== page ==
This month the blog comes from RED‘s Ambridge correspondent Aimee Powell:
After receiving my welcome letter to Ambridge, I made my way to the BBC Birmingham studios late afternoon on a cold Saturday in March. Walking past the happy shoppers in the Mailbox, I finally found myself at my destination. The last time I had been here was for one of those “general casting” auditions, so to be here on a job felt good. Up the stairs and down the hallway where photographs of The Archers characters filled the walls, I found myself spending more time gawping at these than actually looking where I was going.
In the green room where I meet a few of the other actors I would be working with, including a series regular. Straight away he makes everyone feel right at home, telling us all about the studio that has essentially been his home for the past year and a half, the cast, previous storylines and most useful for me as this is my first radio job, what to expect when you get in there. He also tells us how to turn your page silently, which I mastered and is now part of my special skills section on Spotlight. He calms the atmosphere whilst we all wait to be called in. Our director Sean O’Connor enters and after a few brief introductions we are led back down the hallway to the studio itself.
I’m amazed at the level of attention to detail the studio has.
We step into Blossom Hill Cottage and for a few seconds I’m taken aback. I’m amazed at the level of attention to detail the studio has. I’m not quite sure what I expected, but it wasn’t quite this. I only had one previous experience of doing voice work, it was on an audio play and the set-up there was stand and deliver lines straight into the mic in what was a fully equipped but basic recording studio. But this isn’t just any ordinary studio, we’re in Ambridge. There is a fully working kitchen, living room, front door which leads out on to the concrete path and staircase with wooden, metal and carpeted steps. In almost every direction that you look there are microphones.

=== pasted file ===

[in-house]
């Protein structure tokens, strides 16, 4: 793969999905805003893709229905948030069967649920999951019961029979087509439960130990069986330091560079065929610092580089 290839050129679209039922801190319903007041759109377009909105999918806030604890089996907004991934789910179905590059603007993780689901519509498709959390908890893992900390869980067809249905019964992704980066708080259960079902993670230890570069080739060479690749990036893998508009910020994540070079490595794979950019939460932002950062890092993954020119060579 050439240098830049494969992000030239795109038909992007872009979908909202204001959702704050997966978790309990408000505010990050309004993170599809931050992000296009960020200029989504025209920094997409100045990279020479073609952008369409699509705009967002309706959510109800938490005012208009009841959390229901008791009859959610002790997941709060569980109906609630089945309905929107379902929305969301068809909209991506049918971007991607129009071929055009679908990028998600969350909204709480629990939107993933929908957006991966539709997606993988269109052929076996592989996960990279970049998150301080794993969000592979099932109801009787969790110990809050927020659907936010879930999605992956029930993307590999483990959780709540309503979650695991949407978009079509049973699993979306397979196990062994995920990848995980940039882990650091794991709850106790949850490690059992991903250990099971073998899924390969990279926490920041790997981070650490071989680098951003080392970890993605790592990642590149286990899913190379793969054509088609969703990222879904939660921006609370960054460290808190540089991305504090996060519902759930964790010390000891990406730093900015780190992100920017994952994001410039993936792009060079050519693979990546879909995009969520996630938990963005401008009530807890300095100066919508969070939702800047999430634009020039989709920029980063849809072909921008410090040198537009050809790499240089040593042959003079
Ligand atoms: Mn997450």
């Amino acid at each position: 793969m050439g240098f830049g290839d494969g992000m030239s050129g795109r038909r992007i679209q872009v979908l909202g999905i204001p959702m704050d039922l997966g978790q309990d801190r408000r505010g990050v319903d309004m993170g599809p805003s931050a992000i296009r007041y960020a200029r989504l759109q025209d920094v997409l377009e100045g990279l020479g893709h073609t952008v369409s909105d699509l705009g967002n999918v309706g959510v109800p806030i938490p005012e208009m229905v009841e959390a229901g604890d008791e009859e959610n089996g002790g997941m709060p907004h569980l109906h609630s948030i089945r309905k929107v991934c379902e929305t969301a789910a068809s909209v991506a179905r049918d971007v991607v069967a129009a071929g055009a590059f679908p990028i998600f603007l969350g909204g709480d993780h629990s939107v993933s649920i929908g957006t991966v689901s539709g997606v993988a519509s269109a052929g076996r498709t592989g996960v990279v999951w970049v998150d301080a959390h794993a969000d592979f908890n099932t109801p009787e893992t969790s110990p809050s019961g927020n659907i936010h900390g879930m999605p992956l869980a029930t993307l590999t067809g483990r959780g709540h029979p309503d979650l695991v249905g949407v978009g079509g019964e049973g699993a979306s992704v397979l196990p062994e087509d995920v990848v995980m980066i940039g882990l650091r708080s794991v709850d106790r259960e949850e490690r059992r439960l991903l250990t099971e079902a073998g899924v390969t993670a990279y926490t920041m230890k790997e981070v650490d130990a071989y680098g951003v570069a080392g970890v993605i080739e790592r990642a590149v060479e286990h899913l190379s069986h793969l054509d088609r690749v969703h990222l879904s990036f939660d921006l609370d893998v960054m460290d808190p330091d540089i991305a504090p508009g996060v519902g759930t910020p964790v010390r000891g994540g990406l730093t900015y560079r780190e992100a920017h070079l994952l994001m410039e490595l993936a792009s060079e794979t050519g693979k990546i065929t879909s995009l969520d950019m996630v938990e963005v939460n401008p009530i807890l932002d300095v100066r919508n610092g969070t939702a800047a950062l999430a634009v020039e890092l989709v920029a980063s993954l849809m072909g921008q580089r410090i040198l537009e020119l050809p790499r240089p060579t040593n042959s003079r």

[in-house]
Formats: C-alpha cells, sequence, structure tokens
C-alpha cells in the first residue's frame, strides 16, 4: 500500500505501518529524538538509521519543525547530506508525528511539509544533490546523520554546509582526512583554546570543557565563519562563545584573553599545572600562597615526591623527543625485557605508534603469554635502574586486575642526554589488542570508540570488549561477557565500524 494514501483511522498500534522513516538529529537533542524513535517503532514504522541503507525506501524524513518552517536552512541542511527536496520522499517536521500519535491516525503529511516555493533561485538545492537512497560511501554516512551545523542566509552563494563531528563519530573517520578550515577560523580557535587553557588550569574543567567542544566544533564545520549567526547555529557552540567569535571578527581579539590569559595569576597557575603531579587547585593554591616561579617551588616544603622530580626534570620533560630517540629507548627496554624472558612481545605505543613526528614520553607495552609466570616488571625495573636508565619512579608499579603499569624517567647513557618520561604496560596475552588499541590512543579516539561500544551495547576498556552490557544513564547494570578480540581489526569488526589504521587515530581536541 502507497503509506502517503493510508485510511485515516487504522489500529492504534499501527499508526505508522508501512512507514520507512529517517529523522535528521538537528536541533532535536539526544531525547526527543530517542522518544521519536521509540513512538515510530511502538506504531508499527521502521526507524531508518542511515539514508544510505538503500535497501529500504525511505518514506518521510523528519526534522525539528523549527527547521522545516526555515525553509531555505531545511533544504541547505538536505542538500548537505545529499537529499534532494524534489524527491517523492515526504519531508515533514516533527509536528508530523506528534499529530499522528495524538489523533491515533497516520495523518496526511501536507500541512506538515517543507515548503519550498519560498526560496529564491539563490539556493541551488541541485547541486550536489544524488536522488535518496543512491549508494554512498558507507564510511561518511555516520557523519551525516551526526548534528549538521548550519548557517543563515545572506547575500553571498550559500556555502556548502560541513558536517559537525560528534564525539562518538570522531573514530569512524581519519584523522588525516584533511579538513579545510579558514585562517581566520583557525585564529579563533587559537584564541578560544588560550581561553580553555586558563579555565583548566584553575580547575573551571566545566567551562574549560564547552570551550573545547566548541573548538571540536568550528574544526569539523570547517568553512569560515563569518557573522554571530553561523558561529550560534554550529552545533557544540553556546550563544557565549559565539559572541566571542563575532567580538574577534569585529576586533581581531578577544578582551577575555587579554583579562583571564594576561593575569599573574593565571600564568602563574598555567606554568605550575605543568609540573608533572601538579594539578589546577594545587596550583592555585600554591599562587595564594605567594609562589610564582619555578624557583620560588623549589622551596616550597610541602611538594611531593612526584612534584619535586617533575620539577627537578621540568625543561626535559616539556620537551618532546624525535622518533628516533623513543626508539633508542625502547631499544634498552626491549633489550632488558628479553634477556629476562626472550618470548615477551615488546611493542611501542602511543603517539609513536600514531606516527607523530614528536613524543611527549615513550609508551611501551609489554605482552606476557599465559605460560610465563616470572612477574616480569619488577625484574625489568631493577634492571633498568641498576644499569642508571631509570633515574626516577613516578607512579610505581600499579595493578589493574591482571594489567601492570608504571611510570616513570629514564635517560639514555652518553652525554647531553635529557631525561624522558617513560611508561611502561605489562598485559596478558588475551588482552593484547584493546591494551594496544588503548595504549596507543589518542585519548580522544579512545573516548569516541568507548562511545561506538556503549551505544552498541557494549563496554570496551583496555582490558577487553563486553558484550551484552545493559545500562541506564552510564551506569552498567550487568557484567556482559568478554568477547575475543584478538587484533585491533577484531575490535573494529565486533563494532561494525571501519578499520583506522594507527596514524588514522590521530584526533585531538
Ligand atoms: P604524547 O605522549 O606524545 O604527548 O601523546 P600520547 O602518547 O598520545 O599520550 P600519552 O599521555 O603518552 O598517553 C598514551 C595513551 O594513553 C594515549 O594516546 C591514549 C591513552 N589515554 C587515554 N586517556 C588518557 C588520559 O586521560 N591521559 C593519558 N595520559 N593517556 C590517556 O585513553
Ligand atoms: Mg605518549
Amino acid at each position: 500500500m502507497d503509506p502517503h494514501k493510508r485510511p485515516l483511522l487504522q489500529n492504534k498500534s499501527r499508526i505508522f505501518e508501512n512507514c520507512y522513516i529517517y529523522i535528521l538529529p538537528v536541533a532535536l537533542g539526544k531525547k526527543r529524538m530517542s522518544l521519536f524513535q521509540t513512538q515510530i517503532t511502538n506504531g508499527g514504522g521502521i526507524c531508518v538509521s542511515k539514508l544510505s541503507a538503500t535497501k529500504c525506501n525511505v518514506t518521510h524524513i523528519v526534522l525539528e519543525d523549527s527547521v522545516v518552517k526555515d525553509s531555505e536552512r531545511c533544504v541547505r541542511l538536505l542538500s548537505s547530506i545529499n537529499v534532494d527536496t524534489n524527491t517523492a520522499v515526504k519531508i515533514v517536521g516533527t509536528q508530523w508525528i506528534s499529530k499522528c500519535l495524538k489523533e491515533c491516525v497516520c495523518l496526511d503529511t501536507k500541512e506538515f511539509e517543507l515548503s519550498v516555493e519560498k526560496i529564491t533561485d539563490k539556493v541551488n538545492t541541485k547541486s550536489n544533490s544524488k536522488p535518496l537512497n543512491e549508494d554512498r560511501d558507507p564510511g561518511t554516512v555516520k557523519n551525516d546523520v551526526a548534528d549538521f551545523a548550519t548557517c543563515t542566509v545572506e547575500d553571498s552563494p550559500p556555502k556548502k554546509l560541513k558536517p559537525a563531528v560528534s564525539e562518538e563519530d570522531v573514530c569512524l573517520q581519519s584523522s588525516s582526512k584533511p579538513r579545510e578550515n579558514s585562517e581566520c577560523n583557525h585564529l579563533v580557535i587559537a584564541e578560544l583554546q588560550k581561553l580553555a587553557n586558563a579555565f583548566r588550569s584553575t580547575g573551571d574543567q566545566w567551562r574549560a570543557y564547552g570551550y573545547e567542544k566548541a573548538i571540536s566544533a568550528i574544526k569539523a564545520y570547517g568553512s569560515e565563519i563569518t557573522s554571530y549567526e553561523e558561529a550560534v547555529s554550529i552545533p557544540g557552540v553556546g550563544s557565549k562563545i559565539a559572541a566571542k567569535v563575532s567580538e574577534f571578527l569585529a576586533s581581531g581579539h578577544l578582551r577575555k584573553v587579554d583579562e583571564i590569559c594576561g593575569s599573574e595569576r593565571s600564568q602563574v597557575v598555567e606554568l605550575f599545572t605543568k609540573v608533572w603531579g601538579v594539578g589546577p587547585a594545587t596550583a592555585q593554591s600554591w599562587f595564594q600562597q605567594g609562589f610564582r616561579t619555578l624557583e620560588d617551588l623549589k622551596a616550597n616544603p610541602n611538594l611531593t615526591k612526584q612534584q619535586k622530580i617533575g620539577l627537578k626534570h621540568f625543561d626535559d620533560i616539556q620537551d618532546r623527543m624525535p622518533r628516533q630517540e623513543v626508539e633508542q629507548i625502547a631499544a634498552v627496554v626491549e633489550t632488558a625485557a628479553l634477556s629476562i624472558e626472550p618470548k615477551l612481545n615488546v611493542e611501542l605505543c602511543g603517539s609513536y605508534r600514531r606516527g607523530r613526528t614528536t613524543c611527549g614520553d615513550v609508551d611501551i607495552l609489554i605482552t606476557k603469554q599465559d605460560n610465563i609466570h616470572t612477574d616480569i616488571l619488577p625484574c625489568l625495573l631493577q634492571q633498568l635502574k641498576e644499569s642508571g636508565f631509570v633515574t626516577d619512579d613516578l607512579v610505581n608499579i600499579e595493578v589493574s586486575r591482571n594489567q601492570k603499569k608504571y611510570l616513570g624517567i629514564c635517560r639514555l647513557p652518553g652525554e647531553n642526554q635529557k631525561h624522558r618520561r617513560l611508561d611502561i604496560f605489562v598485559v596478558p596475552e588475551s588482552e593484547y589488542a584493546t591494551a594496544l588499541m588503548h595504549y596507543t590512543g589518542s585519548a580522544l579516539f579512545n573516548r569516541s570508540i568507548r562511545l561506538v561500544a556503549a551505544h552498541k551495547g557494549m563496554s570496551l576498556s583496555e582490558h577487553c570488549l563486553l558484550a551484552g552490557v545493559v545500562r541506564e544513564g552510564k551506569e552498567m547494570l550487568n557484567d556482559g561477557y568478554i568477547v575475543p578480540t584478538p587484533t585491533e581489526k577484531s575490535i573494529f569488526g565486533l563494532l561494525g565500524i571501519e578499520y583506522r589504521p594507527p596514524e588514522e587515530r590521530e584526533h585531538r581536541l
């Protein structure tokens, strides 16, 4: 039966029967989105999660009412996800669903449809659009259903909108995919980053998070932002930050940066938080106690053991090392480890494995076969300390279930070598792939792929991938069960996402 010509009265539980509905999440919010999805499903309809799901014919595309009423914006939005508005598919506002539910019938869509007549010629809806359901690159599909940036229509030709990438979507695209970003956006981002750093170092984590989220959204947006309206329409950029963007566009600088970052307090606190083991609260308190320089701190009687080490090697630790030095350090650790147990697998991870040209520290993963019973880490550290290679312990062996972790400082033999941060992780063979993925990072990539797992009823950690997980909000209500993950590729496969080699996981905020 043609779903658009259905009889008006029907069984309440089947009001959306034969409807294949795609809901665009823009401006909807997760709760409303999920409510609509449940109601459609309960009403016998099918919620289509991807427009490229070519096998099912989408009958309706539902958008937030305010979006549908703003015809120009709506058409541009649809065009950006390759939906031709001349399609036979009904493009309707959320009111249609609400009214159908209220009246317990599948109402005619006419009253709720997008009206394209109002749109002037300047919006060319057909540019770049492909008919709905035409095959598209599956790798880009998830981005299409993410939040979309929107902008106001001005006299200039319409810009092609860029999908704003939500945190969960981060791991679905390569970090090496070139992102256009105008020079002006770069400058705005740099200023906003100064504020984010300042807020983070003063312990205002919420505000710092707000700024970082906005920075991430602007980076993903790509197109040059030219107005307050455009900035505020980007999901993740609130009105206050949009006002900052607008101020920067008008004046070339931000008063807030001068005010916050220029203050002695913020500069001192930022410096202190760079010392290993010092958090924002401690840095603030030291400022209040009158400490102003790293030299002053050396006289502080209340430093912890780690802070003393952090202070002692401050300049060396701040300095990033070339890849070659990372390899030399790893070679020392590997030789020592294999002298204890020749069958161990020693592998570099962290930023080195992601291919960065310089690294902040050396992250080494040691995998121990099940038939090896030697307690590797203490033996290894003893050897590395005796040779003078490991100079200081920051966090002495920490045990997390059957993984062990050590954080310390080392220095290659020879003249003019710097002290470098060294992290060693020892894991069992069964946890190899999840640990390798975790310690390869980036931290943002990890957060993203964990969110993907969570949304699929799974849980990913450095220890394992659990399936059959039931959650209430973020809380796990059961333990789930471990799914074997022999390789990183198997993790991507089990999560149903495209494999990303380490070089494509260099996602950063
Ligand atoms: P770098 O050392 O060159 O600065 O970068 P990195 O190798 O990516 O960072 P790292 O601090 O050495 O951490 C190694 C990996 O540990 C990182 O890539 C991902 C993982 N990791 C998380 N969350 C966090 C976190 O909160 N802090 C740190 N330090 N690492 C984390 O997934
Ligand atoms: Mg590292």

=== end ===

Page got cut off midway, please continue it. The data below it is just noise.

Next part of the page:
We get introduced to two more regulars, go for a practice run with the director and then we’re ready for our first take. The scene unfolds. We get notes and go for a few more takes. That’s the end of the first day. Due to one of the actors being rushed to hospital earlier on in the day (nothing too serious) the day had been delayed by about an hour and the production team did not want us to be there too late. Bright and early next morning we arrive back at Blossom Hill Cottage where we’re introduced to three more long standing regulars and pick up from where we left off. Understandably, I am unable to disclose any details regarding the storyline, however, what I can say is that the recording process was a lot quicker than I had anticipated it to be. There was plenty of time for re-takes if needed and the general running of the day ran swift and smooth.
Mid Sunday morning we’re all done and it’s time to say farewell to the cast, creative’s and the studio.
Mid Sunday morning we’re all done and it’s time to say farewell to the cast, creative’s and the studio. As I made my way back through the corridors looking at more stills from the different series BBC Birmingham has produced, Doctors, WPC 56, Father Brown and Homefront, I can’t help but feel a little sad that my weekend there is over. We are hearing all too often how much Birmingham and the Midlands is constantly being overlooked when it comes to the arts and this is true, there is very little going on here, but when you consider what is being produced in the city it is quite exciting. I for one can say that I never expected a girl from the Black Country to have had the opportunity to be part of (no matter how brief) one of the longest running series on radio that has come from our brilliant city and for that I am very thankful and extremely proud!